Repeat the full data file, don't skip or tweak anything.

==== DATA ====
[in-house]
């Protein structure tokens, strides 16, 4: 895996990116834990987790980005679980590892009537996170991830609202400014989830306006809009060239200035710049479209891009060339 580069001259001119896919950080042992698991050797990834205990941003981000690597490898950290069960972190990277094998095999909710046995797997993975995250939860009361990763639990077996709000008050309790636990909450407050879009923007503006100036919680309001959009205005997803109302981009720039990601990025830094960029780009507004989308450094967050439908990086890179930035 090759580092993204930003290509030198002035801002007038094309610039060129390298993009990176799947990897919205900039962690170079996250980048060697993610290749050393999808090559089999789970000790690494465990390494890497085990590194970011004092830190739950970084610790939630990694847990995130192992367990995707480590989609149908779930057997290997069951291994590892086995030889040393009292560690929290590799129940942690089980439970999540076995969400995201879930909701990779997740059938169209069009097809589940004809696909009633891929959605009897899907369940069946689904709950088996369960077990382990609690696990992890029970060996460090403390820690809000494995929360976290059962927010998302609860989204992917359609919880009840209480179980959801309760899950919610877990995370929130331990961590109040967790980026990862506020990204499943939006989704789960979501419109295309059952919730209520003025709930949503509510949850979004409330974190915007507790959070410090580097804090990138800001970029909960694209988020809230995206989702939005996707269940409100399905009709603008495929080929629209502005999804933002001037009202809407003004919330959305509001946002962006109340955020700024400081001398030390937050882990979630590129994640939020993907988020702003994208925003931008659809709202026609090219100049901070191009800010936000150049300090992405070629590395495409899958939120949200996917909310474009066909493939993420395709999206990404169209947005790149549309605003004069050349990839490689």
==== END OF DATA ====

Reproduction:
[in-house]
């Protein structure tokens, strides 16, 4: 895996990116834990987790980005679980590892009537996170991830609202400014989830306006809009060239200035710049479209891009060339 580069001259001119896919950080042992698991050797990834205990941003981000690597490898950290069960972190990277094998095999909710046995797997993975995250939860009361990763639990077996709000008050309790636990909450407050879009923007503006100036919680309001959009205005997803109302981009720039990601990025830094960029780009507004989308450094967050439908990086890179930035 090759580092993204930003290509030198002035801002007038094309610039060129390298993009990176799947990897919205900039962690170079996250980048060697993610290749050393999808090559089999789970000790690494465990390494890497085990590194970011004092830190739950970084610790939630990694847990995130192992367990995707480590989609149908779930057997290997069951291994590892086995030889040393009292560690929290590799129940942690089980439970999540076995969400995201879930909701990779997740059938169209069009097809589940004809696909009633891929959605009897899907369940069946689904709950088996369960077990382990609690696990992890029970060996460090403390820690809000494995929360976290059962927010998302609860989204992917359609919880009840209480179980959801309760899950919610877990995370929130331990961590109040967790980026990862506020990204499943939006989704789960979501419109295309059952919730209520003025709930949503509510949850979004409330974190915007507790959070410090580097804090990138800001970029909960694209988020809230995206989702939005996707269940409100399905009709603008495929080929629209502005999804933002001037009202809407003004919330959305509001946002962006109340955020700024400081001398030390937050882990979630590129994640939020993907988020702003994208925003931008659809709202026609090219100049901070191009800010936000150049300090992405070629590395495409899958939120949200996917909310474009066909493939993420395709999206990404169209947005790149549309605003004069050349990839490689």